The Gulf oil spill is having all sorts of nasty consequences well beyond damage to the regional environment and economy. Not least, the resulting political panic seems to be rehabilitating the thoroughly discredited theory of regulation known as the precautionary principle.

This principle holds that government should attempt to prevent any risk—regardless of the costs involved, however minor the benefits and even without understanding what those risks really are.

[Obama White House regulatory czar] Cass Sunstein's insight is that there are risks on all sides of a question—doing nothing can be dangerous, but acting might be more dangerous—so the only rational way to judge regulation is to quantify the costs and benefits. If the Food and Drug Administration took a harder line in approving new medicines, it might protect the public from a future thalidomide disaster. But it could also deprive the public of cures for disease or expose it to serious peril, like having no recourse in a pandemic.

In a 2002 book, Mr. Sunstein pointed out that the best way to prevent automobile pollution would be to eliminate the internal combustion engine. Should the EPA ban that too? "If these would be ridiculous conclusions—as I think they would be—it is because the costs of the bans would dwarf the benefits. Pollution prevention is not worthwhile as such; it is worthwhile when it is better, all things considered, than the alternatives."




Wednesday, June 16, 2010

David Souter vs. the Constitution -

This historical example illustrates that law should mean what it says, not what some justices think it should say or mean.  If a law is outdated, than we should change it, not just impose “new realities” thru judicial dictat.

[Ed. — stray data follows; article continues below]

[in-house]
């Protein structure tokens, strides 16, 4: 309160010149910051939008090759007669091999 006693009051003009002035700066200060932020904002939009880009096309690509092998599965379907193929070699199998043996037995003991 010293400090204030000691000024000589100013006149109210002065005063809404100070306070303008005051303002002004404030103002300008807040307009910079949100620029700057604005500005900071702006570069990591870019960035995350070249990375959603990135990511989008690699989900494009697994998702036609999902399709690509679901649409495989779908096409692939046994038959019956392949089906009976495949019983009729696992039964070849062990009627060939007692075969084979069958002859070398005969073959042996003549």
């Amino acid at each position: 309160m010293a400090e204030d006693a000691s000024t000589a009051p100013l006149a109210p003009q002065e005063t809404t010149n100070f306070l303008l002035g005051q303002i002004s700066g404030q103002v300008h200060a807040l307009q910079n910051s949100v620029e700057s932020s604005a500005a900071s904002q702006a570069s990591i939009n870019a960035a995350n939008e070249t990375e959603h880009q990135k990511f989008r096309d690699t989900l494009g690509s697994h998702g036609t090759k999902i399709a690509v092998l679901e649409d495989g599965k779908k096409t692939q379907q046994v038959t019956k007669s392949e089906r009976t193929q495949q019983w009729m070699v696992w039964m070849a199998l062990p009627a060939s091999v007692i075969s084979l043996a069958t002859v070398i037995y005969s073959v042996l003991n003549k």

John McGinnis and Michael Rappaport: David Souter vs. the Constitution -


The former justice's logic would justify Plessy v. Ferguson.

At the recent Harvard commencement, retired Supreme Court Justice David Souter attacked what he regards as the "simplistic" model of giving the Constitution a "fair reading." A judge, he said, must determine which of the conflicting constitutional values should become our fundamental law by taking account of new social realities. His remarks were a thinly veiled assault on those who think the Constitution should be interpreted according to its original meaning.

Justice Souter actually provided a primer on how not to be a judge. He made up a Constitution that never was to justify a kind of judicial power that was never intended.

We should reflect on the great suffering and injustice that a failure to follow the original meaning of the 14th and 15th Amendments caused to so many for almost a century. While we believe that an originalist reading of the Constitution also supports Brown, the salient point here is that Brown would not have had such central importance had the Reconstruction-era amendments been enforced according to their original meaning. The greater economic and voting power that enforcement would have ensured would likely have prevented the caste system of public education in the South.

Justice Souter recognizes that his method of interpreting the Constitution is indeterminate, but he argues that it is necessary to put our trust in justices to reach just results. The historical reality is that this interpretive method permitted justices to create a Constitution of their own contrivance in the service of injustice.